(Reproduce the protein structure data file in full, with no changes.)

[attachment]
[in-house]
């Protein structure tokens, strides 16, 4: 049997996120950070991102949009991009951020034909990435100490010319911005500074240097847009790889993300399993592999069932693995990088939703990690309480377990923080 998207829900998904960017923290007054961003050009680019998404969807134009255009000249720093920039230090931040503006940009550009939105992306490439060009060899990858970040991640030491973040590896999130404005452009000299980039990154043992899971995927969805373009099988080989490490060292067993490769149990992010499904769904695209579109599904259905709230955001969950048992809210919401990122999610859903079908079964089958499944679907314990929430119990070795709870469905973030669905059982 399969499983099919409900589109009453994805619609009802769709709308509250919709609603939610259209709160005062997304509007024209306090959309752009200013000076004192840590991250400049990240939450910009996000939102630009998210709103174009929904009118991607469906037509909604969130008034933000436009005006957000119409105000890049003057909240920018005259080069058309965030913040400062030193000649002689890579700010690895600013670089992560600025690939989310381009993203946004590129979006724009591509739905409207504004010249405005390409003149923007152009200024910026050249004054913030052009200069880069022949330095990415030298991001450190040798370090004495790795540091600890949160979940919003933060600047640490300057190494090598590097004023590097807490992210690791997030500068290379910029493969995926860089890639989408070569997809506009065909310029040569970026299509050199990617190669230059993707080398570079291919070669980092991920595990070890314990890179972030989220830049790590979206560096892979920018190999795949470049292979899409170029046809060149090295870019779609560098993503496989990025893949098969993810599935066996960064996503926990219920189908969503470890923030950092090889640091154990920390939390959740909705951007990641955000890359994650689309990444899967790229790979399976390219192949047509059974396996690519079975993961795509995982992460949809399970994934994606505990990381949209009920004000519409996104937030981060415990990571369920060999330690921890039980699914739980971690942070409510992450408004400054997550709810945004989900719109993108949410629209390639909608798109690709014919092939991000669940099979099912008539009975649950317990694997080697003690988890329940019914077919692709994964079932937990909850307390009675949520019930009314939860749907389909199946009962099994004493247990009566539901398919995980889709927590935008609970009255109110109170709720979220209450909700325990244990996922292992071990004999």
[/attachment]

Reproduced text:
[in-house]
């Protein structure tokens, strides 16, 4: 049997996120950070991102949009991009951020034909990435100490010319911005500074240097847009790889993300399993592999069932693995990088939703990690309480377990923080 998207829900998904960017923290007054961003050009680019998404969807134009255009000249720093920039230090931040503006940009550009939105992306490439060009060899990858970040991640030491973040590896999130404005452009000299980039990154043992899971995927969805373009099988080989490490060292067993490769149990992010499904769904695209579109599904259905709230955001969950048992809210919401990122999610859903079908079964089958499944679907314990929430119990070795709870469905973030669905059982 399969499983099919409900589109009453994805619609009802769709709308509250919709609603939610259209709160005062997304509007024209306090959309752009200013000076004192840590991250400049990240939450910009996000939102630009998210709103174009929904009118991607469906037509909604969130008034933000436009005006957000119409105000890049003057909240920018005259080069058309965030913040400062030193000649002689890579700010690895600013670089992560600025690939989310381009993203946004590129979006724009591509739905409207504004010249405005390409003149923007152009200024910026050249004054913030052009200069880069022949330095990415030298991001450190040798370090004495790795540091600890949160979940919003933060600047640490300057190494090598590097004023590097807490992210690791997030500068290379910029493969995926860089890639989408070569997809506009065909310029040569970026299509050199990617190669230059993707080398570079291919070669980092991920595990070890314990890179972030989220830049790590979206560096892979920018190999795949470049292979899409170029046809060149090295870019779609560098993503496989990025893949098969993810599935066996960064996503926990219920189908969503470890923030950092090889640091154990920390939390959740909705951007990641955000890359994650689309990444899967790229790979399976390219192949047509059974396996690519079975993961795509995982992460949809399970994934994606505990990381949209009920004000519409996104937030981060415990990571369920060999330690921890039980699914739980971690942070409510992450408004400054997550709810945004989900719109993108949410629209390639909608798109690709014919092939991000669940099979099912008539009975649950317990694997080697003690988890329940019914077919692709994964079932937990909850307390009675949520019930009314939860749907389909199946009962099994004493247990009566539901398919995980889709927590935008609970009255109110109170709720979220209450909700325990244990996922292992071990004999």